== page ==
There's ample data to suggest that the modernizing unsecured loan market is growing. In a November 2017 consumer credit report, TransUnion estimated that credit card balances in the United States had risen 7% in the third quarter of 2017 to $731 billion while personal loan balances reached an all-time of $112 billion. The past decade has seen the rise of peer-to-peer lending via online and mobile lenders coinciding with a sharp increase in unsecured loans. In another report, TransUnion found that "fintechs," or financial technology firms, accounted for 32% of personal loan balances through the first half of 2017, up from just 4% in 2012.

Alternative Lenders and Unsecured Loans

Alternative lenders, such as payday lenders or companies who offer merchant cash advances, do not offer secured loans in the traditional sense of the phrase. Their loans are not secured by tangible collateral as mortgages and car loans are. However, these lenders take other measures to secure repayment.

In particular, payday lenders have borrowers give them a postdated check or agree to an automatic withdrawal from their checking accounts to repay the loan. Many online merchant cash advance lenders require the borrower to pay a certain percentage of online sales through a payment processing service such as PayPal. As a result, these loans are considered unsecured; although they are partially secured.

Defaulting on an Unsecured Loan

If a borrower defaults on a secured loan, the lender can repossess the collateral to recoup his losses. In contrast, if a borrower defaults on an unsecured loan, the lender cannot claim property. However, the lender can take other actions, such as commissioning a collection agency to collect the debt or taking the borrower to court. If the court rules in the lender's favor, the borrower's wages may be garnished, a lien may be placed on the borrower's home, or the borrower may be otherwise ordered to pay the debt.

Difference Between Secured Loan and Unsecured Loan

Loan is referred to a sum of money borrowed from bank or financial institution for a particular period, that requires repayment along with interest. These days, loans are considered as the best means of availing finance for any purpose like education, construction of a house, purchasing the car or any other business requirement. There are two types of loan, namely, secured loan and unsecured loan. When a loan is secured the borrower pledges some asset as security against the loan.

On the other hand, an unsecured loan is one that is backed with the borrower’s creditworthiness and paying capacity. these are issued to promorters, so as to fulfill promorter’s contribution norm. In this article, we have compiled all the necessary differences between secured loan and unsecured loans. It can help you to decide, that which loan is best suited as per your needs.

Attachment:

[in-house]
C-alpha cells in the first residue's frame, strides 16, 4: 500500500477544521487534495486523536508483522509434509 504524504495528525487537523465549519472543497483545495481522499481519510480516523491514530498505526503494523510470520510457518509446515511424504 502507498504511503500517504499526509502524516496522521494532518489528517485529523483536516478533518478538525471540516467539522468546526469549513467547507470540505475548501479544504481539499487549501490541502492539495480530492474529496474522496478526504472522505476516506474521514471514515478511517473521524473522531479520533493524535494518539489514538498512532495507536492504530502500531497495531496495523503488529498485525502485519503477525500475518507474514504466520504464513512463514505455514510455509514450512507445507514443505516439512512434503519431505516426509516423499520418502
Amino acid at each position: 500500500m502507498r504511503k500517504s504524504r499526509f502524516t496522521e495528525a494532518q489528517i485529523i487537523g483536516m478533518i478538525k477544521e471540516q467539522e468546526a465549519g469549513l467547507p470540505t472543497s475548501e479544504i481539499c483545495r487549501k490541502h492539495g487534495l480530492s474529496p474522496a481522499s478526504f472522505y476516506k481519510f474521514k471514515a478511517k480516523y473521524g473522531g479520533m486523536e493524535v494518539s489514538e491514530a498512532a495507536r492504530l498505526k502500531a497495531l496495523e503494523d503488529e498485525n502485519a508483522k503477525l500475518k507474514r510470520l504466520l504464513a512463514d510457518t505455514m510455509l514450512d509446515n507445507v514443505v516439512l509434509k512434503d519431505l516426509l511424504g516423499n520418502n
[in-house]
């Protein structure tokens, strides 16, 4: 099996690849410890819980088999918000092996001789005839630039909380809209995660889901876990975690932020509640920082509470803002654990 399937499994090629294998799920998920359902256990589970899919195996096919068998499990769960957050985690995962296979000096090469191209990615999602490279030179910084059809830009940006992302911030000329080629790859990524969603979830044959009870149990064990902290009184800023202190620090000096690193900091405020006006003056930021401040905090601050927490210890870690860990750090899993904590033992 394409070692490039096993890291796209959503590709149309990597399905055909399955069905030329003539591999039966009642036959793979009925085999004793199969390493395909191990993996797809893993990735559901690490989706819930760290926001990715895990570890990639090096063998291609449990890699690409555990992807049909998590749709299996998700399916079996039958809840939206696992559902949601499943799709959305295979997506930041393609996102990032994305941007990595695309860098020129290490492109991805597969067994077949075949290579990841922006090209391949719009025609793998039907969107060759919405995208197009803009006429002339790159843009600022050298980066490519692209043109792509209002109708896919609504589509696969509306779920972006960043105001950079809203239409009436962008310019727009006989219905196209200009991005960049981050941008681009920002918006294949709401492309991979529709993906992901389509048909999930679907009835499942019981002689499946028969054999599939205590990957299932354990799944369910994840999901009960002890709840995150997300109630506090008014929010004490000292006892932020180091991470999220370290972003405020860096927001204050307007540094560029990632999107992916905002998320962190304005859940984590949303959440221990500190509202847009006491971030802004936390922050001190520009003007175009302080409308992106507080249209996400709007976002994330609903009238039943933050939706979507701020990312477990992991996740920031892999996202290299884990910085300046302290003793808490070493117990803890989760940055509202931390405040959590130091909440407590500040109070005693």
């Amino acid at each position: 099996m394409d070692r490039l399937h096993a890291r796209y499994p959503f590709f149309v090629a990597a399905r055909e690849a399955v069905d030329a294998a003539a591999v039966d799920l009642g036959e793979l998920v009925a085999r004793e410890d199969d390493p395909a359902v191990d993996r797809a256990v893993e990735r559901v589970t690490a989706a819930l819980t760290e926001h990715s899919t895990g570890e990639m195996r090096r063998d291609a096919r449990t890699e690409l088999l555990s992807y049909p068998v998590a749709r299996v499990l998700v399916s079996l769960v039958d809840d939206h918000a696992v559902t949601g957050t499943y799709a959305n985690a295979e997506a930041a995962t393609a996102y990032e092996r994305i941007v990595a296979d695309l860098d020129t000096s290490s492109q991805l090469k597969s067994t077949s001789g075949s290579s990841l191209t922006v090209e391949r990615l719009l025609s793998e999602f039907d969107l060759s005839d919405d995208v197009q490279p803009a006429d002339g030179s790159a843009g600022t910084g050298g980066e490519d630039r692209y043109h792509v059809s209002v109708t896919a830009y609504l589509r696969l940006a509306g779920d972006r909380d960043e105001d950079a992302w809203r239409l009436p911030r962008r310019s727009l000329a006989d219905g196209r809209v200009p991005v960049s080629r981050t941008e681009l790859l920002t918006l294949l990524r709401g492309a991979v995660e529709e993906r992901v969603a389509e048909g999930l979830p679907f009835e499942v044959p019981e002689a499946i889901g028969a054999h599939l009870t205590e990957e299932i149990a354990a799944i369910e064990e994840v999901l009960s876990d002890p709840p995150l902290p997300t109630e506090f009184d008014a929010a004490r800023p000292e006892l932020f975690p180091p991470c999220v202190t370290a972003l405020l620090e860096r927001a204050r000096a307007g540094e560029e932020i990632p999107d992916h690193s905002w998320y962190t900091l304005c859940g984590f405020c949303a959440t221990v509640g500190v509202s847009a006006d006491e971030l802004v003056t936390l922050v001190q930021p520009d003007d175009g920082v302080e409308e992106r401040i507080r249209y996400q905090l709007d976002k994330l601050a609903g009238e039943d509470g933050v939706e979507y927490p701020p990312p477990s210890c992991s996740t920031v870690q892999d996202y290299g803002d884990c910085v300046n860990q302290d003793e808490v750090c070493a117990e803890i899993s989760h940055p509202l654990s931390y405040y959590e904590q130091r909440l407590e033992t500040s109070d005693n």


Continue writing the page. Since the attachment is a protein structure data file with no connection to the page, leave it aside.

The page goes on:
Content: Secured Loan Vs Unsecured Loan

A type of loan in which the borrower pledges an asset as security against the loan amount, it is known as a Secured Loan. In the case of default in repayment, the lender has the right to seize and sell the security to recover the amount lent. Here one thing should be kept in mind that the borrower need not transfer the asset for getting the loan amount approved instead he can possess the property until and unless he fails to pay the loan amount. In the event of failure to repay the loan, the asset is forfeited by the lending institution.

Under secured loan, the amount of debt sanctioned by the lending institution will be based on the collateral. Interest rates are low as the loan is protected by the property. The types of Secured Loans are:

The loan agreement, in which an asset does not protect the loan amount is Unsecured Loan. In this type of loan, there is no obligation of the borrower to pledge an asset as security. The loan is known as unsecured because there is no guarantee regarding payment and if the borrower defaults payment the financial institution can only sue him for the money but cannot recover the amount forcefully or by selling his property.

The risk is very high as the property does not support the amount. The loan amount will be approved on the basis of creditworthiness, financial status, character and ability to pay, of the borrower. This also becomes one of the criteria for deciding the rate of interest. For availing such loans, the borrower must possess high credit ratings.

In the case of bankruptcy of the borrower, the unsecured creditors have the right to realise the amount out of his assets. But first of all the secured creditors are given the asset collateral, after that the unsecured creditors are paid off, on a proportionate basis. One good example of such loan is a credit card.

Key Differences Between Secured Loans and Unsecured Loans

The following are the major differences between a secured loan and unsecured loan

  1. The type of loan in which collateral supports the loan amount is known as a Secured Loan. Unsecured Loan, on the other hand, is those in which there is no asset is held as collateral.

Secured loans are sanctioned on the basis of collateral, but creditworthiness is checked for approving unsecured loans.

  • In secured loans, the asset is pledged whereas there in no pledging of assets in case of unsecured loans.
  • The risk of loss is very low in the secured loan in comparison to an unsecured loan.
  • The Secured loan is given for long term while the Unsecured loan is for short periods.
  • The interest rate is low in the Secured loan due to the presence of collateral. Conversely, the interest rate is comparatively high in the Unsecured loan.
  • The borrowing limit is high in the secured loan which is comparatively low in case of an unsecured loan.
  • In the case of default by the debtor, the creditor has the right to seize and sell the asset hypothecated in Secured Loan. In contrast to, Unsecured Loan, the creditor can file a suit against him and claim the money.
  • Secured Loan and Unsecured Loan, both are good at their places. In a secured loan, there is a guarantee, which if the borrower defaults payment the lender can recover the amount by selling the asset that is why the term is long. Apart from that, the borrower has to pay the money within the stipulated time. Otherwise, the lender will exercise a lien over the asset. In the case of an unsecured loan, the risk is very high that is why the complete credit history is checked as well as the loan is given only to those who are having high credit scores. The loan is usually allowed for a short period, but they carry high-interest rates.